The White Trash Float
AKA: The Jailbait 3K
Highjinks and Shenanegans on the Deschutes
Two years ago the city of Bend installed a new bridge and route over the Deschutes River on Reed Market Road. It's a very pretty little piece of road for being in the middle of a town. Last year, they put in a new park called the Farewell Bend Park. This park has grown increasingly popular with the residents in Bend and rarely does a warm evening go by without this park being filled. When the summer heat is on this park is absolutely packed from sun up to sun down. Shortly after the park was finished, a strange thing began showing up in the river; flotillas of young people during the day and a bit older in the evening all drifting lazily down the calm, frigid river. During the heat of the summer, I don't think it was uncommon for 200 people or more all floating down the river between Farewell Bend Park and McKay Park just on the other side of the Colorado Street Bridge.
During the nice, cooler weather I like to run along the river trail during my lunch hour and would see the beautiful women and their boyfriends going down in flotation devices. I use the words flotation devices, because there is no better way to describe the variety of things people will lay on in order to not have to swim or exert themselves. I have seen rafts, inflatable kayaks, canoes, row teams, inner tubes, air mattresses, foam noodles, aired reclining chairs, even wooden platforms with a cooler locked down.
Things are pretty tame with the earlier crowds as they are younger and don't have access to the more destructive habits of the average American. With the falling of the sun a sometimes more unsavory element drops itself onto the water with all the aplomb of turd on a dinnerplate. A long time ago, in a corporation far, far away, myself and a few others tried to start a new holiday called "Fiesta de la Basura Blanca", or The Festival of White Trash. This float trip has now taken on all the aspects of that grand tradition.
One evening I watched a 300 pound woman floating down on a tiny car tire inner tube, no life jacket and a one year old in her arms, also sans life jacket. The inner tube was straight from an old VW Bug, struggling for boyancy and took on all the aspects of a drowning dog trying to keep his nose out of the water for sweet life. She had a 290 pound friend on another over-burdened inner tube lodged up her strap and somehow keeping her (oh, you know she had an unsecured infant as well) afloat. I am not unopposed to good, old fashioned fun, but c'mon, ladies, if I may be so bold, I think this would be a no-brainer. But this is what makes up the white trash. Stupid, thoughtless decisions molded out of expediency and done in a tasteless fashion utilizing MacGyver-like implementation without the mental prowess. Call it what you will; bigotted, prejudiced, etc, but their is a subspecies of white folk, and while we may love them to death, we like to have at least one foot in between us and them in group photos. I can dig my white trash compatriots on any given day. Plus, how the hell would we ever have sit-coms without white trash?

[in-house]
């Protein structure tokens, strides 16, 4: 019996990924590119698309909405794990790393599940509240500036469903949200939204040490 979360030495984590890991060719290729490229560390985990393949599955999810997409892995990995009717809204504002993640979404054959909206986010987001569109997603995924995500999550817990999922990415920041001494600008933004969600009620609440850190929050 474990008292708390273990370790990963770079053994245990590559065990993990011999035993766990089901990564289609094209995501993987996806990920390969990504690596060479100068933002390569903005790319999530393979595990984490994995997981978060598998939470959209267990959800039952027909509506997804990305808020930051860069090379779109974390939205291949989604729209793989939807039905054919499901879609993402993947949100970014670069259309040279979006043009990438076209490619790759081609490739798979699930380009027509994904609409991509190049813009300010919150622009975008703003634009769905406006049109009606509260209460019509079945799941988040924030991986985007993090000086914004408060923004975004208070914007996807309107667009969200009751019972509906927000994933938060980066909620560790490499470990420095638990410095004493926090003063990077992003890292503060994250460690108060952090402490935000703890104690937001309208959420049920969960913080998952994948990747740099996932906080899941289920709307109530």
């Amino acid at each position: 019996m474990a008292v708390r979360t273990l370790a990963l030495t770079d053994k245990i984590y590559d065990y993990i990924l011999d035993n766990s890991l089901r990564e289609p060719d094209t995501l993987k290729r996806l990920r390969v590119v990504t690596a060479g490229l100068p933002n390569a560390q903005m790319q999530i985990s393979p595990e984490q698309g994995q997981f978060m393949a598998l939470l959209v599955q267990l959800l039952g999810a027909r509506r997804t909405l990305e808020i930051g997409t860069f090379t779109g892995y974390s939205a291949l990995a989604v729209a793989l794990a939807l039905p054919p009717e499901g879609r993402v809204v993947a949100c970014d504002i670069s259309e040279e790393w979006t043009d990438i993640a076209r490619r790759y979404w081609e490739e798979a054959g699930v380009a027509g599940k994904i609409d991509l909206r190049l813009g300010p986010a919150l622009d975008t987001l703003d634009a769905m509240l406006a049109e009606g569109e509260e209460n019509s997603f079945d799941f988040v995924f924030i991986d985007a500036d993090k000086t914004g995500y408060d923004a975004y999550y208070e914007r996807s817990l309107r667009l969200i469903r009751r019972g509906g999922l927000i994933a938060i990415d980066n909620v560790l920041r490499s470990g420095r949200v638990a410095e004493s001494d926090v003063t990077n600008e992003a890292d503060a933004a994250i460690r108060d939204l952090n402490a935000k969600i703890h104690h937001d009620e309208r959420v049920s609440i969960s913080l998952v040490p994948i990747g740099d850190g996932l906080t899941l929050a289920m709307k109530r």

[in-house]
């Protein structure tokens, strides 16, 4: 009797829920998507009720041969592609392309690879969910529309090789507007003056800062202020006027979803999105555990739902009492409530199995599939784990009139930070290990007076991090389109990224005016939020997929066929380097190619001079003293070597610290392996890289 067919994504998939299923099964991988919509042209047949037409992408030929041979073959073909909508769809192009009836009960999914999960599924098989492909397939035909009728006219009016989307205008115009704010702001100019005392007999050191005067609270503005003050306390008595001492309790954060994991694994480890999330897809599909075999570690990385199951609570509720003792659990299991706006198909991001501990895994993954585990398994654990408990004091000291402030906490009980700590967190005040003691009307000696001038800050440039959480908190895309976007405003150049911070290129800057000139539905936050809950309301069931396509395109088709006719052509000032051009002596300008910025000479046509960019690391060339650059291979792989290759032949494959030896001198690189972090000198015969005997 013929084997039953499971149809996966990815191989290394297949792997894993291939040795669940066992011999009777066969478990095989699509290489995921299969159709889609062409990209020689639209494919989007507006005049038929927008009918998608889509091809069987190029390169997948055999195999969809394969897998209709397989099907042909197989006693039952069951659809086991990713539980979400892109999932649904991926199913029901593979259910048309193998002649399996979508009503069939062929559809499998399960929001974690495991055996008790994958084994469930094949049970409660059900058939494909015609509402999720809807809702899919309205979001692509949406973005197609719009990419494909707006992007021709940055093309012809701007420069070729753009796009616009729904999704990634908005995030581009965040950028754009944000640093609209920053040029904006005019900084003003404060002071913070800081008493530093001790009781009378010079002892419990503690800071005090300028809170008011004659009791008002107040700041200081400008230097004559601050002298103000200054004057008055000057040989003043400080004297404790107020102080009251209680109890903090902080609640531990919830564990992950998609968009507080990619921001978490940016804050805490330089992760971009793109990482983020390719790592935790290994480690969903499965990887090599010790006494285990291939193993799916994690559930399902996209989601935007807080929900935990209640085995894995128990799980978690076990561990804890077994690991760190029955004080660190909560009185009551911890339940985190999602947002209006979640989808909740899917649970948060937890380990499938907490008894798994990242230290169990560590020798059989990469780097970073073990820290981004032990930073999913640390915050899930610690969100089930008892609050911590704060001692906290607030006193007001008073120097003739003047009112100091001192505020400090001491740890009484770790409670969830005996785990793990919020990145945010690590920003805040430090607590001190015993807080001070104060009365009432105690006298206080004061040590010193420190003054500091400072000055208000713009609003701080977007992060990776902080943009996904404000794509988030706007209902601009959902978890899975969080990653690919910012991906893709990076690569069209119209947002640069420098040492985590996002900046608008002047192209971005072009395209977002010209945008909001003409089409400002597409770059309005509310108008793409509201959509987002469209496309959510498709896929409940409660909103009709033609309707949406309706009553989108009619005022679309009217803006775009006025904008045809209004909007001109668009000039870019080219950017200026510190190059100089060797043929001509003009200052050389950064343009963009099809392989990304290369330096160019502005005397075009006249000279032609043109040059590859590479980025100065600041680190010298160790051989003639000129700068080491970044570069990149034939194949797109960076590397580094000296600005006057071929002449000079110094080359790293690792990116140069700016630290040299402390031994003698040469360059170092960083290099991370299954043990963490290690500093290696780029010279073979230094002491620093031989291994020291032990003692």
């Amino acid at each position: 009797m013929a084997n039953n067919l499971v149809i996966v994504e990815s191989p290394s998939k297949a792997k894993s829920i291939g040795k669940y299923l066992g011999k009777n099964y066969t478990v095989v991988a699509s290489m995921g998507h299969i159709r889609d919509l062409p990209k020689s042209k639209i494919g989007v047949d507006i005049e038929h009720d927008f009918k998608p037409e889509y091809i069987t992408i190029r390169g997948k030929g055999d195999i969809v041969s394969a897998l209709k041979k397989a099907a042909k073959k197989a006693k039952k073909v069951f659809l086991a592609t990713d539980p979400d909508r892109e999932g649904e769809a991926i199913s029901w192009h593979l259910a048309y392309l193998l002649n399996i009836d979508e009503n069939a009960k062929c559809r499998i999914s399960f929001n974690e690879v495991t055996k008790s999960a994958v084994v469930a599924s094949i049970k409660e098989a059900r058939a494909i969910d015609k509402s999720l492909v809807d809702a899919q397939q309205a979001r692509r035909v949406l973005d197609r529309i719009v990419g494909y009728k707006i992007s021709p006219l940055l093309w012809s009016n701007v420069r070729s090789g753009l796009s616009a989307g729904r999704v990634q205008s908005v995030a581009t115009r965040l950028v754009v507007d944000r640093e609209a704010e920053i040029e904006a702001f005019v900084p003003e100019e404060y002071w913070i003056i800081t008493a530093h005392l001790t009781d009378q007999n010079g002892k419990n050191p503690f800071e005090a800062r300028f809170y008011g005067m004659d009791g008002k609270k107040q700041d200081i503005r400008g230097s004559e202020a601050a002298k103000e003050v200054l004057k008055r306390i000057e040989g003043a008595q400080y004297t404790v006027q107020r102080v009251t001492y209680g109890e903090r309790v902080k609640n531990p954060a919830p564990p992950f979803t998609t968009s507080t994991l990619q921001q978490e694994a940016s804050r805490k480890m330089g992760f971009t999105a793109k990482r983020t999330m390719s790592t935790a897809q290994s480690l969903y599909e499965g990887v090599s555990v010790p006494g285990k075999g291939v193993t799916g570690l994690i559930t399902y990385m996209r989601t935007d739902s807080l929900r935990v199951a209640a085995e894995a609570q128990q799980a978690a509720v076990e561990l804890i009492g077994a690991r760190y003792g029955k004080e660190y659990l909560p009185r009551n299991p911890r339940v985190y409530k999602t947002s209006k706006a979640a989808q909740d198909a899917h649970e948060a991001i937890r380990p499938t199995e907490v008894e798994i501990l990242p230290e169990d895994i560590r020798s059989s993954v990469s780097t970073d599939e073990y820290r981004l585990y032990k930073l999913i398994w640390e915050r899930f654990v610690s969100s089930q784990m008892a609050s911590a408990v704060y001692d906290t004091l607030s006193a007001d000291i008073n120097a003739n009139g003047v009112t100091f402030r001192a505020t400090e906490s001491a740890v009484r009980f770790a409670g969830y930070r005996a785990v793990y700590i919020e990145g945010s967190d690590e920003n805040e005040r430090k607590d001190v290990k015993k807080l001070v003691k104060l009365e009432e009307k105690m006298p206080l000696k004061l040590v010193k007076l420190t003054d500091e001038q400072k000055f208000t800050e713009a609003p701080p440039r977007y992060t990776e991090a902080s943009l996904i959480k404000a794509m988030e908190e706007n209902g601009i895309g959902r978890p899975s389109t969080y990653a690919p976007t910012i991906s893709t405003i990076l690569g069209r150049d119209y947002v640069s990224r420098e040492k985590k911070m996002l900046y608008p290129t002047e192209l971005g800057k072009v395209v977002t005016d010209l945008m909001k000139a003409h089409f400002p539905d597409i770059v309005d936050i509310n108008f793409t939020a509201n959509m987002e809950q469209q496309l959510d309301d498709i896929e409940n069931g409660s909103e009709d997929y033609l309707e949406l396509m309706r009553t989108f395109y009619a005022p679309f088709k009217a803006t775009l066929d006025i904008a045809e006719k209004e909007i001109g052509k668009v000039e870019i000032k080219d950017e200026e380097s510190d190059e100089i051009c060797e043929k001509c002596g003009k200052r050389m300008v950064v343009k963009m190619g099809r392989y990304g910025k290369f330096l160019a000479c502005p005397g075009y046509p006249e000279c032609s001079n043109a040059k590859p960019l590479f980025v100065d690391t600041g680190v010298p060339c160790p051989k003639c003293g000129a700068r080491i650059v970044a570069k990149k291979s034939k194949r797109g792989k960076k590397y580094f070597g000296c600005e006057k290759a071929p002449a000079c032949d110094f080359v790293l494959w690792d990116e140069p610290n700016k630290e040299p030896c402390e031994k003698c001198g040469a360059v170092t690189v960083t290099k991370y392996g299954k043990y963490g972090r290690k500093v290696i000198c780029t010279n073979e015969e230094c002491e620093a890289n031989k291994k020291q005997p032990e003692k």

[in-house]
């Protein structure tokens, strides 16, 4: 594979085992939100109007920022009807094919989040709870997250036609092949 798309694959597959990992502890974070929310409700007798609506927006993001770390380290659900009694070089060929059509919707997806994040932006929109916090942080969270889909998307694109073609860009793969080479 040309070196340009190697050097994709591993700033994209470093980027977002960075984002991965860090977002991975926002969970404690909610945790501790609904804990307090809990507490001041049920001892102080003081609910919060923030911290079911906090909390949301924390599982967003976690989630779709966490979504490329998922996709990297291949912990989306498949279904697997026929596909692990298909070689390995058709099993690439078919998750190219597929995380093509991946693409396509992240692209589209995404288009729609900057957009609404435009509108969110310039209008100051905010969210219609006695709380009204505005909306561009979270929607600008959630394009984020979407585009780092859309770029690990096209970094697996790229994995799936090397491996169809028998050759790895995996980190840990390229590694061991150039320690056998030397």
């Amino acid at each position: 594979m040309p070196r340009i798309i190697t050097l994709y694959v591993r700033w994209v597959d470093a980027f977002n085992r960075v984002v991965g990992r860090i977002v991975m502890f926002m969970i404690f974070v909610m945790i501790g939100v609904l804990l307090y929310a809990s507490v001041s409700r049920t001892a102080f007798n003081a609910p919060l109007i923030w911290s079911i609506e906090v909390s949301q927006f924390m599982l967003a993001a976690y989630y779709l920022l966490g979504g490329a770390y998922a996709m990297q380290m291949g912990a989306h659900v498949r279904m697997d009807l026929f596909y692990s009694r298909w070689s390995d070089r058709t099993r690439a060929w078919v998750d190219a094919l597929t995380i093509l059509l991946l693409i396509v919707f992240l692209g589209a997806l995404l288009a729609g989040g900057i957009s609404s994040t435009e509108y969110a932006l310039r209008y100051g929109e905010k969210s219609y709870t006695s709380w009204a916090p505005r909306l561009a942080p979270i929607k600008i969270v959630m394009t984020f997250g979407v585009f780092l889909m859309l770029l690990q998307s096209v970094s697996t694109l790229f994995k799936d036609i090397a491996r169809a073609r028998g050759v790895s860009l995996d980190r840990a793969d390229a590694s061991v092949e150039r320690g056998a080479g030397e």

Now comes the really sad part. We have had a couple of deaths on the river in that stretch of water doing the White Trash Float. Last year there was a semi-pro baseball player from the Bend Elks who drowned and this year two people have died with two more who almost died. It is no hidden secret that water can be dangerous to the average Joe, but it has hit vibrating frequency out here. As it is right now, there are a series of huge, orange buoys that cordon off the area you don't want to go down. The river is so slow you could float for 15 minutes before you even need to start moving towards the outlet and it is so shallow that I believe my six year old could stand up in it. Yet, this is the dangerous area.
And of course, the inevitable chatter from the beaurocrats and city governments to shut the river down, ban alcohol and cause all of kinds of other knee-jerk reactions. But the problem isn't the laws or lack of them, it is looking at the issue clearly. One of the women who died wasn't wearing a life jacket and couldn't swim. No offense, and I believe it is a tragedy that she died, but the simple fact was she had no business being out on that river with that set of conditions. It was a very, very preventable tragedy that she could and should have stopped from happening. The baseball player who drowned last year was evidently so plastered, his raft flipped and his .200% alcohol level body drowned in an area that water comes up to my waste. Again, while a tragedy and a horrible loss of life, it was preventable.
There was an article in the local liberal rag which talked to the owner of the area where the drowings and the spillway are. He was asked a series of questions about how to make the river and spillway safer. Someone suggested a cable across the river, but as he put it, someone would get hurt from the cable and he would get sued. They suggested putting a ladder for last minute escape from the spillway. He knew that if they put that there it would cause idiots to float the dangerous section just to see if they could grab the ladder in time. His bottom line was you can't legislate stupidity. Does that mean those people who drowned were stupid and don't deserve sympathy? Absolutely not. But what they did was stupid.